"But I have children to feed, a mortgage to pay, I need gas for my car, I have to keep the cable on, I'm still paying my student loans...." the excuses go on forever, and while some pay their taxes cheerfully, and pay homage to the democratic party, the unabated violence, the murder, rape and torture, the remote-control killings on the outer frontiers of the empire continue unabated. Women and gays can now "make the ultimate sacrifice," to make sure that any dictator who won't play ball will be replaced by one who will. You can feed your children while  your neighbor's children starve.

The hard-line left of the late seventies and early eighties, european anarcho-communists and American Marxist acidheads learned the hard way, of the futility of "small group actions" in a nation with an apathetic and/or hostile working class, and horrified middle class. "Class War," if taken literally, is still playing "their" game, by their rules, on their turf. However, there is in America an element of what Marx referred to as "the dangerous class," those who can think, but who will not obey. While many of us seem to have our roots in suburbia, downward mobility is the norm these days. The frustration of those still chasing the American Dream after it has been transformed into the "American Nightmare," is apparent.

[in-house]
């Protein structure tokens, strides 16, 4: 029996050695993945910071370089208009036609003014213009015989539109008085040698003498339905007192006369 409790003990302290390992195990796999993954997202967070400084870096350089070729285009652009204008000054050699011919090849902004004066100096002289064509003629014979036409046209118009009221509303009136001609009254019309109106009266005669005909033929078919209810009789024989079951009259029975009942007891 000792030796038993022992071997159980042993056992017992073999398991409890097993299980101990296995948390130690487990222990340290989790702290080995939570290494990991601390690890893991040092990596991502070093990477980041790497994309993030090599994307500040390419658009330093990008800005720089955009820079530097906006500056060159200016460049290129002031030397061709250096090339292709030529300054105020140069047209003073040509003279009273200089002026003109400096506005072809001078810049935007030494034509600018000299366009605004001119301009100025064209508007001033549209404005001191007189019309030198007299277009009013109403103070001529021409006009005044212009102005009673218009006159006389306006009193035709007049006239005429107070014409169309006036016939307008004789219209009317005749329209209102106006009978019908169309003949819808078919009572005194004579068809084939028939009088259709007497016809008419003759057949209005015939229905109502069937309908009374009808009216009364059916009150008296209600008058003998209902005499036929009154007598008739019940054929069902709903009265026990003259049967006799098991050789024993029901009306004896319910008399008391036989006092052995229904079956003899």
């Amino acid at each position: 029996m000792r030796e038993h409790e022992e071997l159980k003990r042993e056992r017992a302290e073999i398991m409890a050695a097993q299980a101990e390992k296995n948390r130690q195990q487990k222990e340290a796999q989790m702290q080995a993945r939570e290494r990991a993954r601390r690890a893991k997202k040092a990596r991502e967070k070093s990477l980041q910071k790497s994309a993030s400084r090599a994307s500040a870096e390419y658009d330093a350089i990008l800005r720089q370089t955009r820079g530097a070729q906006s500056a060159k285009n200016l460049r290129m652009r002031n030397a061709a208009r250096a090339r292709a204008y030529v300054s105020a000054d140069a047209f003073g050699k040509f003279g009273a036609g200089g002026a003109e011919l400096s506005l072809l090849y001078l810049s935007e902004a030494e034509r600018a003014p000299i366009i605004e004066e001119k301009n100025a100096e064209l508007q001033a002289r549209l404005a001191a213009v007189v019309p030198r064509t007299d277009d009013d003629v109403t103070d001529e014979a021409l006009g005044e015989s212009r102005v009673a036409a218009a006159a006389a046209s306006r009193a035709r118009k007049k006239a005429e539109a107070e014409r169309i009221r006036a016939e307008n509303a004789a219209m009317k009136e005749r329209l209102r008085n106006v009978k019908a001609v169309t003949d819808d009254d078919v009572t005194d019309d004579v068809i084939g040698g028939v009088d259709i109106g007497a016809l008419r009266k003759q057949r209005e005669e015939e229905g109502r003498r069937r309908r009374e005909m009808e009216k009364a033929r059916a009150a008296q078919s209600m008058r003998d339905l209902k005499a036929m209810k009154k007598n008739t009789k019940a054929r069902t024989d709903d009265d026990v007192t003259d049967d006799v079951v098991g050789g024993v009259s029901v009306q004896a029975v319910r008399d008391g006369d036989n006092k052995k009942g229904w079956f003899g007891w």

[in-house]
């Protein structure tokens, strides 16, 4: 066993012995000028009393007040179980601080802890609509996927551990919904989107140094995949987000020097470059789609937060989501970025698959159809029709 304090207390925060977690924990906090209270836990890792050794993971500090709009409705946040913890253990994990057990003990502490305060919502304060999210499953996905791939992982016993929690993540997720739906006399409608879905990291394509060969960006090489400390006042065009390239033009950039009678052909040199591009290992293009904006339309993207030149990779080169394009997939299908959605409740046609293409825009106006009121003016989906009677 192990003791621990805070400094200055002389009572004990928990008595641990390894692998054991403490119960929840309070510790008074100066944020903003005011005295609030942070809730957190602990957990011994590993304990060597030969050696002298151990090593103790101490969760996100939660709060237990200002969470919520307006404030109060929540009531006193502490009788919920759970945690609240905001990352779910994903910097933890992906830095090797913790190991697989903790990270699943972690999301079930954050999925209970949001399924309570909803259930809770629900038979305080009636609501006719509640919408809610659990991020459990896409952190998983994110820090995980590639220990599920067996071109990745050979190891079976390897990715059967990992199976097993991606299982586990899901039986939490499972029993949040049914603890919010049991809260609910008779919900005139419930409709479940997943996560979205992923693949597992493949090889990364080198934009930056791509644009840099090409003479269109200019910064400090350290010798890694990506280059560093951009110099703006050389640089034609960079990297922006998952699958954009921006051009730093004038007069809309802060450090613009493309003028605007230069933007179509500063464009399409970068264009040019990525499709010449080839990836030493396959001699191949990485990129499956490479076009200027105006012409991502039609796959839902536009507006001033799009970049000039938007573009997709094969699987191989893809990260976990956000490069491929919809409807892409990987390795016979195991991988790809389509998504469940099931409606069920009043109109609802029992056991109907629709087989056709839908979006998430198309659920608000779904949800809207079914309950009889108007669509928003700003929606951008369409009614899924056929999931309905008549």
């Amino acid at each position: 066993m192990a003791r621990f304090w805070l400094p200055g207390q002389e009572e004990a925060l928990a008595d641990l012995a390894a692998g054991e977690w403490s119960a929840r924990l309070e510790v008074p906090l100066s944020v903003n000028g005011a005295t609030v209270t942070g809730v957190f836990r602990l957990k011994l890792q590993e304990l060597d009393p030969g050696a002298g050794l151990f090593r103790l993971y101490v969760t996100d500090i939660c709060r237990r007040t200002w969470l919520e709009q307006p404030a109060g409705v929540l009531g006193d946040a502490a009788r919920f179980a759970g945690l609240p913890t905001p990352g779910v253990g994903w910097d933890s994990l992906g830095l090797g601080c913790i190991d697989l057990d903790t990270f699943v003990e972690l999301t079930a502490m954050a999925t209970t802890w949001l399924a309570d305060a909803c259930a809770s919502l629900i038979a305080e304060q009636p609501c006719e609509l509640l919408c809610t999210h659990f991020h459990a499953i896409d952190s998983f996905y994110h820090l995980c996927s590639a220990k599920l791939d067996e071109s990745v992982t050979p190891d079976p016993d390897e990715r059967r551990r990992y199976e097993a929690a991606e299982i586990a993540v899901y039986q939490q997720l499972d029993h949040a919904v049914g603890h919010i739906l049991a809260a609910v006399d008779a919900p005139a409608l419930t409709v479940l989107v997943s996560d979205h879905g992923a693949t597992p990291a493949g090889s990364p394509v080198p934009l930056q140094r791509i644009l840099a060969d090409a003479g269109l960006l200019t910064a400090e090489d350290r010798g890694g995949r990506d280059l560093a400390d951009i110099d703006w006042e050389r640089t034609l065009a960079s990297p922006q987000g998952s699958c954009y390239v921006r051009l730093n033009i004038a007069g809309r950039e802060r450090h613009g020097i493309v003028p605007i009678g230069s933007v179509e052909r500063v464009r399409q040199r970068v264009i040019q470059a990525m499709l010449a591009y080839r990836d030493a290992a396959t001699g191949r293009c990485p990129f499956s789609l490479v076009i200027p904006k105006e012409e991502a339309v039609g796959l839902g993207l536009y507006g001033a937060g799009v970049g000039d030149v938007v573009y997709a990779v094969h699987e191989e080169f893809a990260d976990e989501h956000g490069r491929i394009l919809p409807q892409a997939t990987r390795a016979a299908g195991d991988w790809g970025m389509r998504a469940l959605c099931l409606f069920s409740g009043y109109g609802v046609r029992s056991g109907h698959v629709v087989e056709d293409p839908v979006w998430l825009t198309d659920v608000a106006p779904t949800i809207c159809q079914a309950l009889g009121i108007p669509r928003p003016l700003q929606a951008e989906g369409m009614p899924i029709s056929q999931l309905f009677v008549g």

As long as there has been a dominant culture, there has been a counterculture. Once one has tasted freedom, it is hard to forget, even after years of imprisonment followed by years of low wage labor while living in constant fear. To refuse to sell your mind will reduce your own value as a commodity drastically, in most cases. However, a revolt, strike, and desertion by what remains of the intelligentsia, and white collar wage slaves would be devastating.

The concept of political authority as the enforcer for global corporatism is not that difficult to grasp, or explain.  The coercive power of the money that Ms. Rand worshipped in  her distorted understanding of a tyranny that was, and continues to be entirely real, in fact derives from belief in an imaginary substance.